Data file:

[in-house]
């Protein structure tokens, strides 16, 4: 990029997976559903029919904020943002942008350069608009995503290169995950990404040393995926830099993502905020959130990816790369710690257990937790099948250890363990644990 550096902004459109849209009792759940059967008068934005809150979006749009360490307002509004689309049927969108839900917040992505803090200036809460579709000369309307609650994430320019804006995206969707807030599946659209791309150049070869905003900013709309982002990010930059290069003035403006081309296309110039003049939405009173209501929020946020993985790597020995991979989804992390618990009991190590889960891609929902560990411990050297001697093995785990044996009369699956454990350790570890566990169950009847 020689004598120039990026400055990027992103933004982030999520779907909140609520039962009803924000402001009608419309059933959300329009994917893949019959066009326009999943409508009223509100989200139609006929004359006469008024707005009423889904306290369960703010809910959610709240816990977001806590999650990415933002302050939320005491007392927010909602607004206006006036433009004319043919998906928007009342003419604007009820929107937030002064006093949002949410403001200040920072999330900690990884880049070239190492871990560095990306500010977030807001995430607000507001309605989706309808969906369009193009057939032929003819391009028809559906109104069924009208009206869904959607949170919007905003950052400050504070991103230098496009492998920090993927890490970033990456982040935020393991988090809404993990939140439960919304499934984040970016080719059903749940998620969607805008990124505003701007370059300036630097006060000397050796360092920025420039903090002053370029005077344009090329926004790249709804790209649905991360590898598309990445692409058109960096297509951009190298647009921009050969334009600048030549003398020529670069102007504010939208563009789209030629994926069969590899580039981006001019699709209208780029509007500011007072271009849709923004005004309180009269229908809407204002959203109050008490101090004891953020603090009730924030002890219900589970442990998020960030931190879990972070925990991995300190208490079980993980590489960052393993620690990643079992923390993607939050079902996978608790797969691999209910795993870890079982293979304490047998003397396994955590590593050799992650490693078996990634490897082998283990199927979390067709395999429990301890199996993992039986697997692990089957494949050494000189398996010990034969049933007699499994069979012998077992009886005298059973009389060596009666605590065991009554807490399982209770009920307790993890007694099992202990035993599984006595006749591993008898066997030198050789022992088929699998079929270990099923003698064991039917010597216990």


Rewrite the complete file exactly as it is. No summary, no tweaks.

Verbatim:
[in-house]
């Protein structure tokens, strides 16, 4: 990029997976559903029919904020943002942008350069608009995503290169995950990404040393995926830099993502905020959130990816790369710690257990937790099948250890363990644990 550096902004459109849209009792759940059967008068934005809150979006749009360490307002509004689309049927969108839900917040992505803090200036809460579709000369309307609650994430320019804006995206969707807030599946659209791309150049070869905003900013709309982002990010930059290069003035403006081309296309110039003049939405009173209501929020946020993985790597020995991979989804992390618990009991190590889960891609929902560990411990050297001697093995785990044996009369699956454990350790570890566990169950009847 020689004598120039990026400055990027992103933004982030999520779907909140609520039962009803924000402001009608419309059933959300329009994917893949019959066009326009999943409508009223509100989200139609006929004359006469008024707005009423889904306290369960703010809910959610709240816990977001806590999650990415933002302050939320005491007392927010909602607004206006006036433009004319043919998906928007009342003419604007009820929107937030002064006093949002949410403001200040920072999330900690990884880049070239190492871990560095990306500010977030807001995430607000507001309605989706309808969906369009193009057939032929003819391009028809559906109104069924009208009206869904959607949170919007905003950052400050504070991103230098496009492998920090993927890490970033990456982040935020393991988090809404993990939140439960919304499934984040970016080719059903749940998620969607805008990124505003701007370059300036630097006060000397050796360092920025420039903090002053370029005077344009090329926004790249709804790209649905991360590898598309990445692409058109960096297509951009190298647009921009050969334009600048030549003398020529670069102007504010939208563009789209030629994926069969590899580039981006001019699709209208780029509007500011007072271009849709923004005004309180009269229908809407204002959203109050008490101090004891953020603090009730924030002890219900589970442990998020960030931190879990972070925990991995300190208490079980993980590489960052393993620690990643079992923390993607939050079902996978608790797969691999209910795993870890079982293979304490047998003397396994955590590593050799992650490693078996990634490897082998283990199927979390067709395999429990301890199996993992039986697997692990089957494949050494000189398996010990034969049933007699499994069979012998077992009886005298059973009389060596009666605590065991009554807490399982209770009920307790993890007694099992202990035993599984006595006749591993008898066997030198050789022992088929699998079929270990099923003698064991039917010597216990």